Edward Penfield (1866-1925) was born June 2, 1866, in Brooklyn, New York. Penfield was a prominent illustrator and one of the early pioneers of graphic design. He began studying art at New York's Art Students League. He worked under George de Forest Brush, who was well known for his romantic scenes of Native American life and culture. Penfield started working for Harper's Weekly and later became an art director. As an artist Penfield developed his own unique style of basic figures with bold outlines free of unnecessary detail. His dramatic posters stood out from a distance. Penfield wrote and published a book titled Holland Sketches, which was published by Scribner's in 1907.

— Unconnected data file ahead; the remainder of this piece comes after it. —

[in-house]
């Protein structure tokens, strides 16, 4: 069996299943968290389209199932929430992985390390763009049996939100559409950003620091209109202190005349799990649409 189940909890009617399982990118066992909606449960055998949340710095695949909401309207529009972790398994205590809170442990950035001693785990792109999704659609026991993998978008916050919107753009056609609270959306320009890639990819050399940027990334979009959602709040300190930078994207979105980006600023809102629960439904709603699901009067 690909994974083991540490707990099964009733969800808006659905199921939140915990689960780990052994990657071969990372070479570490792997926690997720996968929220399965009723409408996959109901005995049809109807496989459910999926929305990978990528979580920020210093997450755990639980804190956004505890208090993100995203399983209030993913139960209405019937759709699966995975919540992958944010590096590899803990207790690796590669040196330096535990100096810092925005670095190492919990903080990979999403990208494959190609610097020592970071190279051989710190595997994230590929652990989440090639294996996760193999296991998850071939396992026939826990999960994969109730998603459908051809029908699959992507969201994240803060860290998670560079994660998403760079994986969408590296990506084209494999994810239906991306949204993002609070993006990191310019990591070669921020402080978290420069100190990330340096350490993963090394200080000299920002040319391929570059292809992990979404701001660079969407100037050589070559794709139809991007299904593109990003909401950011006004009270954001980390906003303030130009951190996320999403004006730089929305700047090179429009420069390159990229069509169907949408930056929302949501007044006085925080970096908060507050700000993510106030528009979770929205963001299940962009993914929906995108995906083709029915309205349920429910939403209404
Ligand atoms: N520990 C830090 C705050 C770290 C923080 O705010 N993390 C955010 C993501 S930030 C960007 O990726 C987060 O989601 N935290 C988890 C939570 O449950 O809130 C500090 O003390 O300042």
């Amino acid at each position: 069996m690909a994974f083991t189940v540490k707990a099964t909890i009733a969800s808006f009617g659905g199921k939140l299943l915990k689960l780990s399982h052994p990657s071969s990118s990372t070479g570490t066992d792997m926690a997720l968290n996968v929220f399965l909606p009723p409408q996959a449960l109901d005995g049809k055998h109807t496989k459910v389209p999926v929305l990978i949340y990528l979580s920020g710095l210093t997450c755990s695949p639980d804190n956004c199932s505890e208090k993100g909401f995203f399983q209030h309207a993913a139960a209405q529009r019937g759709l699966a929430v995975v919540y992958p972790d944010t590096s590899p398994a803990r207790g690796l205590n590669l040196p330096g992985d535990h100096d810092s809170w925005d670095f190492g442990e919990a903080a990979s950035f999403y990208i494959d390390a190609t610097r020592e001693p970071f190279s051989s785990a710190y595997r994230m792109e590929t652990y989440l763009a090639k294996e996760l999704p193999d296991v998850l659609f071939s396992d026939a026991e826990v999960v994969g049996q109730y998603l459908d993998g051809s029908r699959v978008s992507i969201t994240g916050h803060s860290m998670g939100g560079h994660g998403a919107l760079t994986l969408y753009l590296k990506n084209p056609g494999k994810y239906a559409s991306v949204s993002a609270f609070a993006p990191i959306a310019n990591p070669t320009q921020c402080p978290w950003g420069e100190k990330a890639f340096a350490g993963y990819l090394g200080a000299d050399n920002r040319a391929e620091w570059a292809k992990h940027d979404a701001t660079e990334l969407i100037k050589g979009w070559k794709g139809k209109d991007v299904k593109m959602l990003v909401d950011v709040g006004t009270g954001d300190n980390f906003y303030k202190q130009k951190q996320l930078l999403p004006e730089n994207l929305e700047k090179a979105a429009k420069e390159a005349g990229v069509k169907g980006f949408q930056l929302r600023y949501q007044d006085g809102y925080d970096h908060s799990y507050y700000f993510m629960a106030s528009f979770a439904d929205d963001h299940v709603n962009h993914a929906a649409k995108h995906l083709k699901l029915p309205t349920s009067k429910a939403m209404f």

Penfield lived in New Rochelle, New York, a popular art colony among actors, writers, and artists of the period. The community was most known for its unprecedented number of prominent American illustrators. He was one of the founding members of the New Rochelle Art Association, which was organized in 1912.